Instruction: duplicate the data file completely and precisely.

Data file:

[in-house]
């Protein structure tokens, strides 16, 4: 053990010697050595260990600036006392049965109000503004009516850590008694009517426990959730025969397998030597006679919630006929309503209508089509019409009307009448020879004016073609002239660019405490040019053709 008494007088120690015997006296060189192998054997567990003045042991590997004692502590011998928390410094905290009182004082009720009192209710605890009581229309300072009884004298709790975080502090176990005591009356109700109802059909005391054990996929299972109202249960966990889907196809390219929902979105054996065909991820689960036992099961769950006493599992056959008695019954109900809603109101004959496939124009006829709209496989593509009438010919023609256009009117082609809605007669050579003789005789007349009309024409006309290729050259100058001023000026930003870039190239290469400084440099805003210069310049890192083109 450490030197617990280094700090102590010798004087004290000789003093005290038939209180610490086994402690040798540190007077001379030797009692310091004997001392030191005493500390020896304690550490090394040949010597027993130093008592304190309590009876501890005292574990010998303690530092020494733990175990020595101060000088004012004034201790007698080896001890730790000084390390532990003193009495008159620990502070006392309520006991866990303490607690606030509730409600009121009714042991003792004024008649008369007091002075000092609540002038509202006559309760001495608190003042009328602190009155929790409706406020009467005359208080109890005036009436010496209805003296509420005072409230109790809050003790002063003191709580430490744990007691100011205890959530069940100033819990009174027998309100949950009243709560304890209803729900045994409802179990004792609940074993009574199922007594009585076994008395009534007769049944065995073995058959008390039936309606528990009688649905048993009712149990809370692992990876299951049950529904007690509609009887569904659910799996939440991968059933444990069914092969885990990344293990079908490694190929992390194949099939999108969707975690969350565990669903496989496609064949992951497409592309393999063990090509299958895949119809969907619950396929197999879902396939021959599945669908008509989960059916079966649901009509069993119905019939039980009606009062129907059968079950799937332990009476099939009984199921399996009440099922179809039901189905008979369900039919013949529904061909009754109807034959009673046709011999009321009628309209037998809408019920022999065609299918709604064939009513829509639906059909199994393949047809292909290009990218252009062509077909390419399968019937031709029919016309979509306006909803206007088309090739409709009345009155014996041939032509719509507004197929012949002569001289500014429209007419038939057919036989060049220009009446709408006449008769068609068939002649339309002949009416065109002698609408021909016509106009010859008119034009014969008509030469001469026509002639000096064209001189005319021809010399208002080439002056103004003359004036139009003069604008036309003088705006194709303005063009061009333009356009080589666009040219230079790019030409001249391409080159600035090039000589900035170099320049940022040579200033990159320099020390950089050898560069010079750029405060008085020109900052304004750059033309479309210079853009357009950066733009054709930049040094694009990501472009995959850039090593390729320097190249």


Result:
[in-house]
């Protein structure tokens, strides 16, 4: 053990010697050595260990600036006392049965109000503004009516850590008694009517426990959730025969397998030597006679919630006929309503209508089509019409009307009448020879004016073609002239660019405490040019053709 008494007088120690015997006296060189192998054997567990003045042991590997004692502590011998928390410094905290009182004082009720009192209710605890009581229309300072009884004298709790975080502090176990005591009356109700109802059909005391054990996929299972109202249960966990889907196809390219929902979105054996065909991820689960036992099961769950006493599992056959008695019954109900809603109101004959496939124009006829709209496989593509009438010919023609256009009117082609809605007669050579003789005789007349009309024409006309290729050259100058001023000026930003870039190239290469400084440099805003210069310049890192083109 450490030197617990280094700090102590010798004087004290000789003093005290038939209180610490086994402690040798540190007077001379030797009692310091004997001392030191005493500390020896304690550490090394040949010597027993130093008592304190309590009876501890005292574990010998303690530092020494733990175990020595101060000088004012004034201790007698080896001890730790000084390390532990003193009495008159620990502070006392309520006991866990303490607690606030509730409600009121009714042991003792004024008649008369007091002075000092609540002038509202006559309760001495608190003042009328602190009155929790409706406020009467005359208080109890005036009436010496209805003296509420005072409230109790809050003790002063003191709580430490744990007691100011205890959530069940100033819990009174027998309100949950009243709560304890209803729900045994409802179990004792609940074993009574199922007594009585076994008395009534007769049944065995073995058959008390039936309606528990009688649905048993009712149990809370692992990876299951049950529904007690509609009887569904659910799996939440991968059933444990069914092969885990990344293990079908490694190929992390194949099939999108969707975690969350565990669903496989496609064949992951497409592309393999063990090509299958895949119809969907619950396929197999879902396939021959599945669908008509989960059916079966649901009509069993119905019939039980009606009062129907059968079950799937332990009476099939009984199921399996009440099922179809039901189905008979369900039919013949529904061909009754109807034959009673046709011999009321009628309209037998809408019920022999065609299918709604064939009513829509639906059909199994393949047809292909290009990218252009062509077909390419399968019937031709029919016309979509306006909803206007088309090739409709009345009155014996041939032509719509507004197929012949002569001289500014429209007419038939057919036989060049220009009446709408006449008769068609068939002649339309002949009416065109002698609408021909016509106009010859008119034009014969008509030469001469026509002639000096064209001189005319021809010399208002080439002056103004003359004036139009003069604008036309003088705006194709303005063009061009333009356009080589666009040219230079790019030409001249391409080159600035090039000589900035170099320049940022040579200033990159320099020390950089050898560069010079750029405060008085020109900052304004750059033309479309210079853009357009950066733009054709930049040094694009990501472009995959850039090593390729320097190249």